I have learned over the years that in the land of public procurement it is the scope of failure that most provokes the asking of the question: ‘Why?’ It is one of the most important logs during the life of major projects and complex, organisational procurement exercises. Yet ‘why?’ is seldom asked in the event of success.
I am well aware of the evolution of contract law, models, theories and concepts. Some of them have proved to be very successful and we tend to repeat their patterns again and again, almost without thought. Others that are not so successful fall by the wayside, victims of the question: ‘Why did they fail?’ The public sector is very good at looking for root causes once failure occurs, but seldom does it do the opposite.
Legal aspects of contracts, the letter of procedures and policies, although invaluable in practice, only build up a superstructure that constitutes useful add-ons and a quick fix rather than the true essence of successful contracts.
What defines this true essence is a meaningful relationship between its stakeholders – one that is not merely layer upon layer of legalities, but a mutually unique understanding of the needs and outcomes of all concerned. Although in saying this, I am far from underestimating the risks that the contemporary market is exposed to. I am even further from underestimating the work of the legal profession that assists the market stakeholders in remedying contractual breaches or disadvantages. However, in the contemporary state of the market players’ consciousness, it is becoming increasingly clear that these institutions play their part in failure rather than success. It is trust, confidence and the sharing of the same philosophy, ethics and morals that bring success, nothing else.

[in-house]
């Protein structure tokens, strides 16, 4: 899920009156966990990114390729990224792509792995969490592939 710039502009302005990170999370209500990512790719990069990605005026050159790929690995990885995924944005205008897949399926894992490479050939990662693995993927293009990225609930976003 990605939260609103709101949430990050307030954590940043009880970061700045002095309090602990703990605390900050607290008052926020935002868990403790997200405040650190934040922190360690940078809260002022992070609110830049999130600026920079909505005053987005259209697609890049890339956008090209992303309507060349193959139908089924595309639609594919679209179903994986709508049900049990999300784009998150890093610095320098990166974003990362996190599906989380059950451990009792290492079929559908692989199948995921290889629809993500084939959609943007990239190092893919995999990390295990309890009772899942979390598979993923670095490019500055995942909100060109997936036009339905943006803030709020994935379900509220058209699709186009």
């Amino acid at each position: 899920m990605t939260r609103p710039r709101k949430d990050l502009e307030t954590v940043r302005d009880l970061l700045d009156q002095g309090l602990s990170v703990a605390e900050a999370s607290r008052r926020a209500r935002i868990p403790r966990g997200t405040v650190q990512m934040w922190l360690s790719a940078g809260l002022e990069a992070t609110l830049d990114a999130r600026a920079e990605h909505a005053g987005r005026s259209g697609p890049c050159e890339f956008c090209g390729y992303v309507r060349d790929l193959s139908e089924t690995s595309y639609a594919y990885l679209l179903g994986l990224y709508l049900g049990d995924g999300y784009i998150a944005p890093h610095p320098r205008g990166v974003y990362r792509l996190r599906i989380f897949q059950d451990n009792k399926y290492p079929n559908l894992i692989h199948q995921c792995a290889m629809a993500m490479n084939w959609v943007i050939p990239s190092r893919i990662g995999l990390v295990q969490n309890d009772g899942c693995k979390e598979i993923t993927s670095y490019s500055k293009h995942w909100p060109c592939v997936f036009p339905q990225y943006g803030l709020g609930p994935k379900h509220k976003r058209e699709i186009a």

These are difficult financial times in the public sector. A lot of us enter into uncomfortable negotiations with our suppliers to reduce spend, realise saving opportunities, take some of the cost pressures from front-line services and share the unwelcome burden – the measure of success in today’s health market being ‘the best for less’. But can we achieve this? Can we make our new measure of success possible just by utilising so tirelessly the ready-built, flat-packed superstructures of the present day?
No we can’t, because superstructures are created as a result of previous failures in response to the question of why something failed with very little resource being put into the question of why it was successful. Is it, perhaps, due to the fact that in analysing failure we are gathering facts and figures, while in cases of success we think these speak for themselves and, therefore, do not require interpretation. In truth, they require it even more analysis, because success is always unique, while failure is repetitive. By asking: ‘Why was this contract successful?’ we might be able to determine the unique variables that constituted its success.